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New Laws To Tackle Threats And Knife Crime

New laws could make it a crime in Jersey to threaten to kill or rape someone.

Politicians will be asked to pass new laws to tackle knife crime and public order offences.

The Home Affairs Minister is bringing updated legislation to the States for approval.

Under Deputy Helen Miles' proposals, serious threats could be punishable by up to ten years in prison and an unlimited fine.

She also want to change the law around carrying an offensive weapon.  It current falls under the Firearms Act.

'Bladed articles' would be added to the definition, and  'school premises' would be added to the definition of a public place.

The deputy's report explaining the proposed revised legislation says that, since 2020, seventeen knife-crime incidents have been recorded in Jersey schools.

“Our public order laws are outdated and have needed to be updated for some time.

 Statistics from the States of Jersey Police show that between 2019 and 2023 to date, a quarter of logged incidents that refer to a knife happened in a public place and, of those, around 6% relate to school premises.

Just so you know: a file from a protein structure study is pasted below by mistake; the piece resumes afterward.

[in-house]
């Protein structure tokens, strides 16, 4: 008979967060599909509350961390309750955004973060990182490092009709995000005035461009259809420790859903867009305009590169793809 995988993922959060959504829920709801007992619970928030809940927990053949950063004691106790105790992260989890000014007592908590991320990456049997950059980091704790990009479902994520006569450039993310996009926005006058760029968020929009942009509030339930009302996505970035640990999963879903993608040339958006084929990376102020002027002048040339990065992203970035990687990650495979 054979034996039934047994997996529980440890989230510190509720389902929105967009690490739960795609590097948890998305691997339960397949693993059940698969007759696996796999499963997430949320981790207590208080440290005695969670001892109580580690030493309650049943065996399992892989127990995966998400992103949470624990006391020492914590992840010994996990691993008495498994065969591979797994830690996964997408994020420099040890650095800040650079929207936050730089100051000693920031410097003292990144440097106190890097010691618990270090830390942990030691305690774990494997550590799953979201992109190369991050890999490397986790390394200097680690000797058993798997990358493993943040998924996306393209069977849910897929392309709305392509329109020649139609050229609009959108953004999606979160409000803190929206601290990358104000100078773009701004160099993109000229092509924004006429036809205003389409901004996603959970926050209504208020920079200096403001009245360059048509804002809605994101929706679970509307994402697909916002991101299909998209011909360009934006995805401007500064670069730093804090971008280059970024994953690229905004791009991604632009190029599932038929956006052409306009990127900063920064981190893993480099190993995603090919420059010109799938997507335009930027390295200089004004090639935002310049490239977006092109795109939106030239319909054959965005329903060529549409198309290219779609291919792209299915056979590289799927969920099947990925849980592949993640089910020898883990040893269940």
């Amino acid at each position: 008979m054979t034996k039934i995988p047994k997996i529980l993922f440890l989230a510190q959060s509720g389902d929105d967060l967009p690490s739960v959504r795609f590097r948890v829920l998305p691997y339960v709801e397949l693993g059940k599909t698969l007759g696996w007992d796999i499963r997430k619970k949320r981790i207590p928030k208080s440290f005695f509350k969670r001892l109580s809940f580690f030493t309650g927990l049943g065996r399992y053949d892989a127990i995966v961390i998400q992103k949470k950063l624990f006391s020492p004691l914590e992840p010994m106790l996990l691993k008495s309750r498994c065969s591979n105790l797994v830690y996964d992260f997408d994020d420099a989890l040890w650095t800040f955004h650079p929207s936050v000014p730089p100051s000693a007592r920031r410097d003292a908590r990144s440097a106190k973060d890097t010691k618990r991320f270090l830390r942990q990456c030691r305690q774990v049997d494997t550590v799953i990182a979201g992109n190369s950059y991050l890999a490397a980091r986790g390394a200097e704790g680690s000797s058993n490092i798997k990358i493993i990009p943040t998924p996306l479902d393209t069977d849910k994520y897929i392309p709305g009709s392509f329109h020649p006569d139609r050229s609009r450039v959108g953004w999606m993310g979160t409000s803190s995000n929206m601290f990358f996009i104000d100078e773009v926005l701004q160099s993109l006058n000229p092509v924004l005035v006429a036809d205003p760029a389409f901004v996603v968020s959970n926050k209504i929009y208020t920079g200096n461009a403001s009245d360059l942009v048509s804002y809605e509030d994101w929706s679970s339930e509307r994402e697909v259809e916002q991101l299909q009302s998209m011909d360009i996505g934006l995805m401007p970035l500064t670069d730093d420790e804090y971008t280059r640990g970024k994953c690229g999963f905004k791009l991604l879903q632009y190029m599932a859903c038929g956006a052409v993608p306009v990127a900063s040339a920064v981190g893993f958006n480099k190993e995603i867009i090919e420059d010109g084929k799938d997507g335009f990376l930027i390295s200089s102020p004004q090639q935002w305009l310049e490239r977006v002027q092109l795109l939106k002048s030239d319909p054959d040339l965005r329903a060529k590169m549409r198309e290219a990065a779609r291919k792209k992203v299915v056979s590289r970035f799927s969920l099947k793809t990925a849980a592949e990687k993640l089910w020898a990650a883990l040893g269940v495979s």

This is a relatively small number and not a cause for alarm, but it is important that we have legislation in place in the event it is needed.

The offence of affray - or fighting- would be updated so that it would not be necessary to have ' upset bystanders' to constitute an offence - and can be applied where the fight has occurred in a private place.

A new offence of rioting would be created, defining it as 'an occasion when 12 or more people are present and use or threaten to use unlawful violence for a common purpose'. 

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